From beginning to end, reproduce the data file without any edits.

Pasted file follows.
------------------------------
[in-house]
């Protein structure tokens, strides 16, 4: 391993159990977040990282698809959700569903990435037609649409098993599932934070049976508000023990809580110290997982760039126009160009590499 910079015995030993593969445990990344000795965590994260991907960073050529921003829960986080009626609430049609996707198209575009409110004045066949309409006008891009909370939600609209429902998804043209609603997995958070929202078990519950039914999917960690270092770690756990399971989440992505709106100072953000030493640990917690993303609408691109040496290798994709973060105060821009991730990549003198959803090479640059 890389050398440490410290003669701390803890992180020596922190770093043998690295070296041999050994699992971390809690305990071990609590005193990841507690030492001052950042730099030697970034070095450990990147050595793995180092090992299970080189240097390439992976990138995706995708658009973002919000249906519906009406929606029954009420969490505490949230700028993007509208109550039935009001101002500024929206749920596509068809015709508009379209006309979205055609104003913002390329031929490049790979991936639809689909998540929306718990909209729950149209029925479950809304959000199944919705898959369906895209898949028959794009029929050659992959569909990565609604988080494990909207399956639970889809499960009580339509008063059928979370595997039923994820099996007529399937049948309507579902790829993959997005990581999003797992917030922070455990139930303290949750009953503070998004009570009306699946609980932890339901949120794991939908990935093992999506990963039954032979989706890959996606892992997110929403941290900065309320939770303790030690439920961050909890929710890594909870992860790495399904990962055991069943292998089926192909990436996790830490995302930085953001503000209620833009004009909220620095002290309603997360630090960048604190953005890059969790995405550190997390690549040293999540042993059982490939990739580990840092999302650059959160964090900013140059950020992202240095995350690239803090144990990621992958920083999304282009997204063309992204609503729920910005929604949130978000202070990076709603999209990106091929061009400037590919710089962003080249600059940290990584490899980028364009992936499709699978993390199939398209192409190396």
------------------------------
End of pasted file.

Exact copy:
[in-house]
């Protein structure tokens, strides 16, 4: 391993159990977040990282698809959700569903990435037609649409098993599932934070049976508000023990809580110290997982760039126009160009590499 910079015995030993593969445990990344000795965590994260991907960073050529921003829960986080009626609430049609996707198209575009409110004045066949309409006008891009909370939600609209429902998804043209609603997995958070929202078990519950039914999917960690270092770690756990399971989440992505709106100072953000030493640990917690993303609408691109040496290798994709973060105060821009991730990549003198959803090479640059 890389050398440490410290003669701390803890992180020596922190770093043998690295070296041999050994699992971390809690305990071990609590005193990841507690030492001052950042730099030697970034070095450990990147050595793995180092090992299970080189240097390439992976990138995706995708658009973002919000249906519906009406929606029954009420969490505490949230700028993007509208109550039935009001101002500024929206749920596509068809015709508009379209006309979205055609104003913002390329031929490049790979991936639809689909998540929306718990909209729950149209029925479950809304959000199944919705898959369906895209898949028959794009029929050659992959569909990565609604988080494990909207399956639970889809499960009580339509008063059928979370595997039923994820099996007529399937049948309507579902790829993959997005990581999003797992917030922070455990139930303290949750009953503070998004009570009306699946609980932890339901949120794991939908990935093992999506990963039954032979989706890959996606892992997110929403941290900065309320939770303790030690439920961050909890929710890594909870992860790495399904990962055991069943292998089926192909990436996790830490995302930085953001503000209620833009004009909220620095002290309603997360630090960048604190953005890059969790995405550190997390690549040293999540042993059982490939990739580990840092999302650059959160964090900013140059950020992202240095995350690239803090144990990621992958920083999304282009997204063309992204609503729920910005929604949130978000202070990076709603999209990106091929061009400037590919710089962003080249600059940290990584490899980028364009992936499709699978993390199939398209192409190396």